Studies on Wuhan virus portray it as 'insidious' and similar to Sars

People wearing masks cross a street in Hong Kong on Jan 26, 2020. PHOTO: AFP

LONDON - Scientists and public health officials are beginning to get a better understanding of the coronavirus that has spread rapidly in China and increasingly around the world.

But significant gaps remain.

Important findings have emerged from scrutinising early cases of the novel coronavirus from China as health officials race to slow the spread of the pneumonia-like disease, which has infected more than 2,000 people, most of them in China.

The first clinical data published on the lethal Sars-like virus suggest it has a stealthy quality in its early stages that could allow it to evade detection, Bloomberg reported.

Two studies published on Friday (Jan 24) in The Lancet medical journal depict "a disease with a three to six day incubation period and insidious onset" with fever, cough and muscle pain, Dr David Heymann, an infectious disease specialist at the London School of Hygiene & Tropical Medicine, wrote in a commentary in the journal.

Some patients have mild disease, but older patients, aged over 60, progress to severe acute respiratory distress syndrome and need intensive care.

He said the two studies provided valuable early insight on the virus because they confirm that many patients had contact with the seafood market that is the suspected source of infection, while others did not but had contact with patients in their family cluster or elsewhere.

"Although these reports confirm person-to-person transmission, the means of transmission and the transmissibility cannot be hypothesised from the information published," he said.

According to The Guardian, researchers said they need to quickly find out whether most cases have been caused by repeated spillover of the virus from animals into humans, or whether most cases are now being triggered by secondary human-to-human transmission.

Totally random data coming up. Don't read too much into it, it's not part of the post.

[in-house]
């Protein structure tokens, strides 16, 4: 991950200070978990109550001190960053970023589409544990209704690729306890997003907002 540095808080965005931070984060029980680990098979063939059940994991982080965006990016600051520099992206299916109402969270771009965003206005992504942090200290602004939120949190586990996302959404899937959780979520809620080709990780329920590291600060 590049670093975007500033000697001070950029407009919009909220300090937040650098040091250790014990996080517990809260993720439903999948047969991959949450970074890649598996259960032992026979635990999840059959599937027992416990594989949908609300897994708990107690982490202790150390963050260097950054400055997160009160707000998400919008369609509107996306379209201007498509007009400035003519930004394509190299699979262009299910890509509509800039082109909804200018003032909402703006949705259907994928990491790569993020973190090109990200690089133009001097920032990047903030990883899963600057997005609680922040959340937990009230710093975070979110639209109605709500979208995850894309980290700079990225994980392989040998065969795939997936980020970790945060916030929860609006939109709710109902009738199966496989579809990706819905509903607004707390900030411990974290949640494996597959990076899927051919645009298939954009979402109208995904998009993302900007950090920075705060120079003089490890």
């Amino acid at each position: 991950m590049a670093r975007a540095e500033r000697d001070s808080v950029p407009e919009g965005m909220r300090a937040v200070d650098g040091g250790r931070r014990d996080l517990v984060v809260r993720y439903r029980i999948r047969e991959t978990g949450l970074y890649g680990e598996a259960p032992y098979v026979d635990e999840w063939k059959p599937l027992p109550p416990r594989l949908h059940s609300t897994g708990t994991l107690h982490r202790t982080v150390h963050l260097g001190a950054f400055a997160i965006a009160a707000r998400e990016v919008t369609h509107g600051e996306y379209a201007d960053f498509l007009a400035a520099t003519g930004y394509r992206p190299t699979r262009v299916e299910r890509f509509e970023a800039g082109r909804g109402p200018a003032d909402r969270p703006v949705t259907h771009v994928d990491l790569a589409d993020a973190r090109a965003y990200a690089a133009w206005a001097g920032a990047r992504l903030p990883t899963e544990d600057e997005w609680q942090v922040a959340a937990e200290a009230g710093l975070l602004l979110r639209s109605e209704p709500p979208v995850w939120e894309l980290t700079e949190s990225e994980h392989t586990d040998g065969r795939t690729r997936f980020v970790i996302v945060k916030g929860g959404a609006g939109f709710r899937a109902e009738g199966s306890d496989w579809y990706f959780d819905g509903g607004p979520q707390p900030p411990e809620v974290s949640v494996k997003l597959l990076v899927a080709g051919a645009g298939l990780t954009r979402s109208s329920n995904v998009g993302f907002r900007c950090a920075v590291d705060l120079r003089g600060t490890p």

"That would be the big epidemiological goal for everyone at the moment," Dr Trevor Bedford, an evolutionary geneticist at Fred Hutchinson Cancer Research Center in Seattle, Washington, told the journal Nature.

Genetic analysis of various strains of the new virus, called 2019-nCoV, detected in patients shows the strains are remarkably similar to each other.

This lack of genetic diversity suggests the common ancestor of these different strains only emerged recently, possibly in November or December, said The Guardian.

However, research does not yet say whether the recent rapid expansion of the virus took place in humans or in an animal reservoir.

The new virus is most closely related to coronaviruses that have been found in Chinese horseshoe bats, according to the report.

Other coronaviruses that have jumped to humans, including severe acute respiratory syndrome (Sars), have been linked to bats.

While the World Health Organisation stopped short of calling the new virus a global health emergency, the number of deaths has risen to 56 and the number of confirmed infections is rising quickly.

The first cases of the new virus emerged in the Chinese city of Wuhan, centring on a large seafood market.